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VBA Blogs: Scoping Variables

20 October 2017

Last weeks’ blog examined the value of declaring variables. But variables can also be used in different subroutines and functions. If there are items that are known to have constant values throughout the entire workbook, they can be declared explicitly in one place for easy reference.

Explicit Variable Declaration

Today let’s examine how variables can be scoped according to the needs of the project.

Let’s start with a simple function

This shows that the variable is IMPLICITLY declared. However to ensure that all variables are declared, at the beginning of the code the keywords “Option Explicit” are used

When the routine is activated the VBA compiler spits an error message saying it is not defined. It must be defined by at least the Dim statement before it is run.

Module level sharing

Let’s make a new subroutine referencing myTestString:

The declaration for the variable is in ScopeTest but the subroutine calling it is not the one that defined it.

The “Variable not defined” message pops up again. Let’s move the declaration OUTSIDE the subroutine, under the “Option Explicit” statement as follows

When NextScopeTest is run the following happens:

However if ScopeTest is run prior to NextScopeTest then:

These shows that the variable is accessible to the entire module and is changed as required.

The Dim statement outside any subroutines means the variable is accessible within the module that it is declared in.

The Private Statement

One may notice that sometimes the “Private” statement in declaration can be used. This is for module level sharing and identical to the “Dim” statement. Using the two is interchangeable and is more for more good coding practice. Using “Private” is makes the code much more reasonable and draws to the eye immediately the scope of the variable.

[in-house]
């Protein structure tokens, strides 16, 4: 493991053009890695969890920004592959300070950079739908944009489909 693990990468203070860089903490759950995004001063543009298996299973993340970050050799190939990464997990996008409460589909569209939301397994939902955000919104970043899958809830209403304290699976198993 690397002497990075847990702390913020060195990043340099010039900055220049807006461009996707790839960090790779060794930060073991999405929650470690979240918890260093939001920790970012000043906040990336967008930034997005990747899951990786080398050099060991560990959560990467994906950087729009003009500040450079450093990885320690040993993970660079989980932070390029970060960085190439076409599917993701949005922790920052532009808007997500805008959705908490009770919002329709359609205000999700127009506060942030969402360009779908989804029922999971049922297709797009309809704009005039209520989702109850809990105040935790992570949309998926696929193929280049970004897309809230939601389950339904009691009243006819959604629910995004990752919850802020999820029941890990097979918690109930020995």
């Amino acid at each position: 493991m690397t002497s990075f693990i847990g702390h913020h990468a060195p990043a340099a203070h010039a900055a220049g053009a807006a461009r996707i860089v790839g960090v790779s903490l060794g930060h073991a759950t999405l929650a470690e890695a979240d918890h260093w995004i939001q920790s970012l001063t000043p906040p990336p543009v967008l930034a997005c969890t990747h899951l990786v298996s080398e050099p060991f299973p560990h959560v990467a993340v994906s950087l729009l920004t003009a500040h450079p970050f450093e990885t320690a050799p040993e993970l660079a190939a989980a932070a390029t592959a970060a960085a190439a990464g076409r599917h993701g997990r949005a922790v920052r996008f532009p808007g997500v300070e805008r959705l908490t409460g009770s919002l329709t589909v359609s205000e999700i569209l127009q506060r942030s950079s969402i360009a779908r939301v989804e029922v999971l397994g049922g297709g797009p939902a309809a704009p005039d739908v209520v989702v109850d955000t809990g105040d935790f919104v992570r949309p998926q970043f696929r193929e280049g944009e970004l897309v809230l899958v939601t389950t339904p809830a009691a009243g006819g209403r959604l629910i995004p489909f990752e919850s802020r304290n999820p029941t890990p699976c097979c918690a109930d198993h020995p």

Project level sharing

What if another module wants to reuse the same variable?

Module2 wants to use myTestString but it is declared in Module1.

But upon running, it again says the “Variable not defined”. In order to force a variable to be accessible to the entire workbook the statement, the “Public” statement can be used

And now this will be accessible from Module2 so when the following code is called

The variable is used as necessary and the expected response happens

Why NOT to use Public variables

It’s not actually a good idea to maintain public variables between function calls. It is much better coding practice for variables to be stored in Subs and Functions and passed as parameters. There shouldn’t be any expectation that the VBA Project to maintains any values of variables. This is because that there are lots of things that can cause a VBA project to reset whilst using the workbook. All public variables will get reset.

Another reason is that if multiple projects are open, other projects can call upon the variable as well which could lead to very interesting results. Save the heartache, avoid public variables.

There are more options for declarations that you might see including “Friend” and “Protected”. However this is done at the Class level which are essentially the “Objects” of VBA which is out of the scope of today’s blog.

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